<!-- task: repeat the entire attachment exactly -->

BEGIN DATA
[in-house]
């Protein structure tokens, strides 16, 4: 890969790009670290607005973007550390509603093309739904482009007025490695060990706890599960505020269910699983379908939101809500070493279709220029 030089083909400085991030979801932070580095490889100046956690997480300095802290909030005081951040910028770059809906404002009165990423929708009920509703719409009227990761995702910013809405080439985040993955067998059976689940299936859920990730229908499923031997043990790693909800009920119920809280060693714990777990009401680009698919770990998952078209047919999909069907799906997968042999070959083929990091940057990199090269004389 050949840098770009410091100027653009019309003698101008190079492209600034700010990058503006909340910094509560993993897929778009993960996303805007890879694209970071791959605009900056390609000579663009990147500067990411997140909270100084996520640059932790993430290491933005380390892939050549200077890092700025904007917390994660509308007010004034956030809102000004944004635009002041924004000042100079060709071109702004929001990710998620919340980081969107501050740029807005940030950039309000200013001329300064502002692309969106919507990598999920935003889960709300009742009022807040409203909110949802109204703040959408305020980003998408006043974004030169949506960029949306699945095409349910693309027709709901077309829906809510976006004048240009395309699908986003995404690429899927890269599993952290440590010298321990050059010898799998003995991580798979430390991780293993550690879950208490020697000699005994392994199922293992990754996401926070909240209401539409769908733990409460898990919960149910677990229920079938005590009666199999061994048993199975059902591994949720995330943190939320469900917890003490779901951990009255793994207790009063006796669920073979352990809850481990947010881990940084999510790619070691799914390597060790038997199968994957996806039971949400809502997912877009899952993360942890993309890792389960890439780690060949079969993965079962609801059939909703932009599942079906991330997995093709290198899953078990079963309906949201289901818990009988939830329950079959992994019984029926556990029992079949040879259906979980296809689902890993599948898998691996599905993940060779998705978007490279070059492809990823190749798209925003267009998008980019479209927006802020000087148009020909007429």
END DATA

[in-house]
């Protein structure tokens, strides 16, 4: 890969790009670290607005973007550390509603093309739904482009007025490695060990706890599960505020269910699983379908939101809500070493279709220029 030089083909400085991030979801932070580095490889100046956690997480300095802290909030005081951040910028770059809906404002009165990423929708009920509703719409009227990761995702910013809405080439985040993955067998059976689940299936859920990730229908499923031997043990790693909800009920119920809280060693714990777990009401680009698919770990998952078209047919999909069907799906997968042999070959083929990091940057990199090269004389 050949840098770009410091100027653009019309003698101008190079492209600034700010990058503006909340910094509560993993897929778009993960996303805007890879694209970071791959605009900056390609000579663009990147500067990411997140909270100084996520640059932790993430290491933005380390892939050549200077890092700025904007917390994660509308007010004034956030809102000004944004635009002041924004000042100079060709071109702004929001990710998620919340980081969107501050740029807005940030950039309000200013001329300064502002692309969106919507990598999920935003889960709300009742009022807040409203909110949802109204703040959408305020980003998408006043974004030169949506960029949306699945095409349910693309027709709901077309829906809510976006004048240009395309699908986003995404690429899927890269599993952290440590010298321990050059010898799998003995991580798979430390991780293993550690879950208490020697000699005994392994199922293992990754996401926070909240209401539409769908733990409460898990919960149910677990229920079938005590009666199999061994048993199975059902591994949720995330943190939320469900917890003490779901951990009255793994207790009063006796669920073979352990809850481990947010881990940084999510790619070691799914390597060790038997199968994957996806039971949400809502997912877009899952993360942890993309890792389960890439780690060949079969993965079962609801059939909703932009599942079906991330997995093709290198899953078990079963309906949201289901818990009988939830329950079959992994019984029926556990029992079949040879259906979980296809689902890993599948898998691996599905993940060779998705978007490279070059492809990823190749798209925003267009998008980019479209927006802020000087148009020909007429």